Over the last 20 years, I've heard so many acronyms, colloquialisms, and idioms that I'm as befuddled as I am bemused. I spent five seasons behind the scenes of Dragons' Den, the Canadian version of Shark Tank, and saw dozens of aspiring entrepreneurs get shot down in flames because they failed to be clear and concise in their elevator pitch.
These flailing founders forgot the number one rule in all forms of communication: Ensure that the audience understands. Every community has its own inner dialogue, one often adopted to save time, focus a conversation, or describe a common phenomenon. Knowing these turns of phrases can give you a leg up or send you crashing down, depending on how they're interpreted.
They can also be quite funny when take out of context. Here are 22 of my current favorites:
Startup. A new venture searching for a sustainable, repeatable, scalable business model.
Founder. The entrepreneur(s) behind a startup.
Angel. A high-net worth individual that invests their own money into a startup.
VC. A venture capitalist is a professor startup investor who runs a fund primarily made up of other people money and applies a portfolio approach to investing.
Vulture capitalist. An unethical VC. Think: Sally is such a vulture capitalist. She prolonged due diligence for months just to shorten their runway so the founders would have no other choice than to take her deal.
Valuation. What a startup is worth according to its most recent funding round. Think: Uber's valuation was over $1 billion at the close of its first VC round.
Scaling. The process of replicating early startup success on a global scale.
Accelerators and incubators. An incubator is a shared work space where startups live and founders learn. An accelerator is an incubator that simultaneously invests in each startup, runs a mentoring and education program for founders and often follows a cohort model.
KPIs. A Key Performance Indicator is a crucial business metric that illustrates the progress of your business. Think: One of Facebook's most important KPIs is month over month user growth.
Traction. Arm's length evidence that your startup is moving in the right direction. Think: "Mary was happy closing her tenth sale of the week. This was the sort of traction her angel was hoping for".
Churn. A KPI that measures the net monthly loss of customers.
CAC (or CoCa). Customer Acquisition Costs (or Cost of Customer Acquisition). A KPI that tells you how much you spend (all in) to find and onboard a new customer.
LTV. Lifetime Value of a Customer is a KPI made up of the sum of all monies an average customer contributes to your business before they churn.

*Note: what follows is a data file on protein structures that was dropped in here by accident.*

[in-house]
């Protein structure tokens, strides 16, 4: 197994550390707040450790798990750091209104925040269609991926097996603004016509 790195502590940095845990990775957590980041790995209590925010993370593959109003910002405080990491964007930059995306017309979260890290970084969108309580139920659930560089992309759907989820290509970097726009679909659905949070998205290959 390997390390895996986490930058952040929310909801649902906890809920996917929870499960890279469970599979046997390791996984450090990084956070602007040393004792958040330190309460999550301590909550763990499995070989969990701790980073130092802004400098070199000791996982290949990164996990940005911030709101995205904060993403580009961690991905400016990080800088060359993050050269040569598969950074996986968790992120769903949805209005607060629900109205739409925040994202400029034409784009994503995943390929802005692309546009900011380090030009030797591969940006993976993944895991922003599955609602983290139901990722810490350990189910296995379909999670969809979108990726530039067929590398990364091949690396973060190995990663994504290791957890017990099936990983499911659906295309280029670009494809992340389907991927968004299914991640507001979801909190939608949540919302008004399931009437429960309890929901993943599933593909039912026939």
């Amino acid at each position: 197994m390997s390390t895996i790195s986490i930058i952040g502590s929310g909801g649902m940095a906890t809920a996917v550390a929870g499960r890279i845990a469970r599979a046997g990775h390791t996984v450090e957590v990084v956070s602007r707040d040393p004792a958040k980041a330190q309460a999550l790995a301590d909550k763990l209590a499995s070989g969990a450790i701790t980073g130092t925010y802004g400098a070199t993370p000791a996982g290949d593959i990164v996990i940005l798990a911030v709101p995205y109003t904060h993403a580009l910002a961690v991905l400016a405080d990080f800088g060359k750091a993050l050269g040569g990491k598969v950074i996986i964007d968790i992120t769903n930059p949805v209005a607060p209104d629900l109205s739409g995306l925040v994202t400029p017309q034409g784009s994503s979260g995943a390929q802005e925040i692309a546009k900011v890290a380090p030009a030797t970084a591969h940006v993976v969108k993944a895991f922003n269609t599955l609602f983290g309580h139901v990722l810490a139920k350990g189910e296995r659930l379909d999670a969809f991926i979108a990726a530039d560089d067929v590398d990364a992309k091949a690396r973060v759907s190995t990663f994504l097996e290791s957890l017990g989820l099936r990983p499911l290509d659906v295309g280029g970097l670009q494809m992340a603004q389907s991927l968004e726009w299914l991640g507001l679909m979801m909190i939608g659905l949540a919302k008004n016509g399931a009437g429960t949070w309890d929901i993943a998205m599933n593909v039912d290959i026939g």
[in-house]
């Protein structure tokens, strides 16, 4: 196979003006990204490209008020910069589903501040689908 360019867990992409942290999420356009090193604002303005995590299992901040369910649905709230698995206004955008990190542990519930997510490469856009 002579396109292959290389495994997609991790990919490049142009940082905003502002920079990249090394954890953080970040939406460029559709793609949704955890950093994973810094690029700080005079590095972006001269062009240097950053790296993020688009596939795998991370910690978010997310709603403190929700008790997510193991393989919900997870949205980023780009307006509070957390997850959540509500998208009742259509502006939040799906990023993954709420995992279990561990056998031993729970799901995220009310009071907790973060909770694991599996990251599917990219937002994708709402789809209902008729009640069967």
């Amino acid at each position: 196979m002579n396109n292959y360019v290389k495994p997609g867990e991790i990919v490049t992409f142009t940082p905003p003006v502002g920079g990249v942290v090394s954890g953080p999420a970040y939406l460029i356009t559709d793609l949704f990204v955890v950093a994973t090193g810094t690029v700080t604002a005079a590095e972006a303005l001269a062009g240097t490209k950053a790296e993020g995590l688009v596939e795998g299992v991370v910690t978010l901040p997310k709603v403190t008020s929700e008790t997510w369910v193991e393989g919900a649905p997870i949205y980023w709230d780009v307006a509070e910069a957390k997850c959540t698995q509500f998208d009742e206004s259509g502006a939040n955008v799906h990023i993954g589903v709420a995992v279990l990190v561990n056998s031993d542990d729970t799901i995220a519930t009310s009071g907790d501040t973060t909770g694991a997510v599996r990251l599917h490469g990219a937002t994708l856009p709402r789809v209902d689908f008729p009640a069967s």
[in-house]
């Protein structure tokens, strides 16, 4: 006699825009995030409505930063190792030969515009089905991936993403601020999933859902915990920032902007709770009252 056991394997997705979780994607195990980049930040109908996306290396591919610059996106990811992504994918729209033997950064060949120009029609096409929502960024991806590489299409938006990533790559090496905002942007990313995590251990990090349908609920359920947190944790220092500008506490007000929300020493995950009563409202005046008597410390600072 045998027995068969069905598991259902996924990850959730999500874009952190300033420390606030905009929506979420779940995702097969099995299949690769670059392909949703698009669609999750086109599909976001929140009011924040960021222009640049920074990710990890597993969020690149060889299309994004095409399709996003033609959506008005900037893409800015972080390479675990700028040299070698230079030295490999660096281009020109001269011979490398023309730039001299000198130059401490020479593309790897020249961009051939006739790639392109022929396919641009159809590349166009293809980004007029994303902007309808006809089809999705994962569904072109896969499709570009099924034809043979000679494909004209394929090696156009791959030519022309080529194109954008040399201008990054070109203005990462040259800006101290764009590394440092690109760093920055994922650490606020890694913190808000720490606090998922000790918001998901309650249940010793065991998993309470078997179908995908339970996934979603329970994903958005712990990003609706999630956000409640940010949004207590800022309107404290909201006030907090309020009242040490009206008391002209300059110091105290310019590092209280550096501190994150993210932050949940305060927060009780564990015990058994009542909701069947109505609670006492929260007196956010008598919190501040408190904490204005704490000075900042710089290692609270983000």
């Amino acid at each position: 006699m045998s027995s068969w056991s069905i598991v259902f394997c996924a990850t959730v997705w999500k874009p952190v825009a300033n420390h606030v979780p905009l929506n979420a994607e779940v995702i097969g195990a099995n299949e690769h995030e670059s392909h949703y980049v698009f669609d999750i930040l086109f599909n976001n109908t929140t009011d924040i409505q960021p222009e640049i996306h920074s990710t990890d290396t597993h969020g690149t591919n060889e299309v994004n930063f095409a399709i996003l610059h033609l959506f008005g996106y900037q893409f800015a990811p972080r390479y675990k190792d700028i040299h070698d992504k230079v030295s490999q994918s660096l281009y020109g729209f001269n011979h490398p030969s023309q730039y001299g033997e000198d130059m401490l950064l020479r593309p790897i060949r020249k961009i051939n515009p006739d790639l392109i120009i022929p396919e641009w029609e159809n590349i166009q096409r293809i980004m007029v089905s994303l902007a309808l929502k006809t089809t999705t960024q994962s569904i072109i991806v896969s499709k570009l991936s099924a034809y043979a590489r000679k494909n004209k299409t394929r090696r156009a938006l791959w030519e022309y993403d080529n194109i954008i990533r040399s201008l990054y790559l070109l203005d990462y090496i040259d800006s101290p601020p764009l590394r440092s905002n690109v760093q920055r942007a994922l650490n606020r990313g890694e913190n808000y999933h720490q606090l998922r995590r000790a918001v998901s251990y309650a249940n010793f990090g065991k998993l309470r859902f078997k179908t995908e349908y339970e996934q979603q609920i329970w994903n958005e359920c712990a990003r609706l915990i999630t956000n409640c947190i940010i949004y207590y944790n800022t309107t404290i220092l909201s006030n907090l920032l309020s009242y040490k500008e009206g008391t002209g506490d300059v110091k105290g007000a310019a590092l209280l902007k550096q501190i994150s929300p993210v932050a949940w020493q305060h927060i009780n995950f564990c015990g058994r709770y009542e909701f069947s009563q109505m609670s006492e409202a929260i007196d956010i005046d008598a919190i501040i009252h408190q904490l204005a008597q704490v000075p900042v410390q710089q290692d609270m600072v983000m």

Burn rate. How much capital your venture consumes each month. It's the monthly difference between revenue and expenses.
Dry powder. How much capital your startup has on hand.
Runway. How long, in months, your startup has to live. Typically calculated by dividing dry powder by burn rate.
MVP. Minimum Viable Product is the first solution you launch. It needs just enough features to get users to adopt it.
Ramen profitable. Profitable enough to cover costs and basic living expenses for all employees.
Problem solution fit. An early stage startup milestone. A company hits problem solution fit when its MVP starts gaining traction with its users.
Product market fit. The last milestone hit before a startup should scale. You have product market fit when your cost of new customer acquisition is dwarfed by your lifetime value per user.
Bootstrap(ing). The process of growing your business using customer revenue instead of investor capital.
Unicorns, dragons, mother of dragons. A unicorn is VC-backed company with a valuation over $1 billion less than five years since its inception. A dragon is a unicorn with an exit so large that it generates a return high enough for investors to make up for any dogs they have backed. The mother of dragons is extremely rare--it connotes an investor who has backed multiple unicorns and had at least one dragon. Brad Feld, Fred Wilson, and Paul Graham have all earned the title.
There you have it. All true. All in use today in some boardroom, email, or conference call.
Look to your websites, emails, power points and other forms of communication. Would your grandmother understand them? Would your grandkids? If they're your intended audience, perhaps you should revise.
Jargon and slang can be fun. They offer a sense of insider-ship, like you're a member of secret club. Still, first and foremost, communication has to be clear and concise. Otherwise, what's the point?
Did I miss any of your favorite startup slang? If so, don't hesitate to let me know.